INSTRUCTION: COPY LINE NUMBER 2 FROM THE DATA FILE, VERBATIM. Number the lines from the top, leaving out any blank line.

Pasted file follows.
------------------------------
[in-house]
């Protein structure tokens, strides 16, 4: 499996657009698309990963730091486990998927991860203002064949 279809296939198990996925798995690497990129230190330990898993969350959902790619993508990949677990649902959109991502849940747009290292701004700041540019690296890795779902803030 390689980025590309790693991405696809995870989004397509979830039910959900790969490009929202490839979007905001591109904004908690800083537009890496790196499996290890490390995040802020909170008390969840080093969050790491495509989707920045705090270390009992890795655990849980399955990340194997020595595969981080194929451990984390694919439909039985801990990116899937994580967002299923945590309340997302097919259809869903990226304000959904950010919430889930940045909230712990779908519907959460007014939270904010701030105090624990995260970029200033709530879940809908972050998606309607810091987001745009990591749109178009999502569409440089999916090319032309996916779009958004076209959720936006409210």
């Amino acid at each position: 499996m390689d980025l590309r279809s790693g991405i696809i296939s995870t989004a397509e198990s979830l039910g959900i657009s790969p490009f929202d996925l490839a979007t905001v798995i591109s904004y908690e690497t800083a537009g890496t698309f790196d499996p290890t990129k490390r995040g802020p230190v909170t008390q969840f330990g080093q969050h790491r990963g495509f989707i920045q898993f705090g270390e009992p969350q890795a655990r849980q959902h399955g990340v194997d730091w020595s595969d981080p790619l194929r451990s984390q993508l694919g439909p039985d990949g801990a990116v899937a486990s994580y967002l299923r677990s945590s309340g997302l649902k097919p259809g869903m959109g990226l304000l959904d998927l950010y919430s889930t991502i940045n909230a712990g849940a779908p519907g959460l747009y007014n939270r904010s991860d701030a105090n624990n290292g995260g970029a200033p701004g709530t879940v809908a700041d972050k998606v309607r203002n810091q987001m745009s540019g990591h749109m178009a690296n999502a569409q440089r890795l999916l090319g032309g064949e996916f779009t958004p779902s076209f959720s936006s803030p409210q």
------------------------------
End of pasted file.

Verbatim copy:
């Protein structure tokens, strides 16, 4: 499996657009698309990963730091486990998927991860203002064949 279809296939198990996925798995690497990129230190330990898993969350959902790619993508990949677990649902959109991502849940747009290292701004700041540019690296890795779902803030 390689980025590309790693991405696809995870989004397509979830039910959900790969490009929202490839979007905001591109904004908690800083537009890496790196499996290890490390995040802020909170008390969840080093969050790491495509989707920045705090270390009992890795655990849980399955990340194997020595595969981080194929451990984390694919439909039985801990990116899937994580967002299923945590309340997302097919259809869903990226304000959904950010919430889930940045909230712990779908519907959460007014939270904010701030105090624990995260970029200033709530879940809908972050998606309607810091987001745009990591749109178009999502569409440089999916090319032309996916779009958004076209959720936006409210």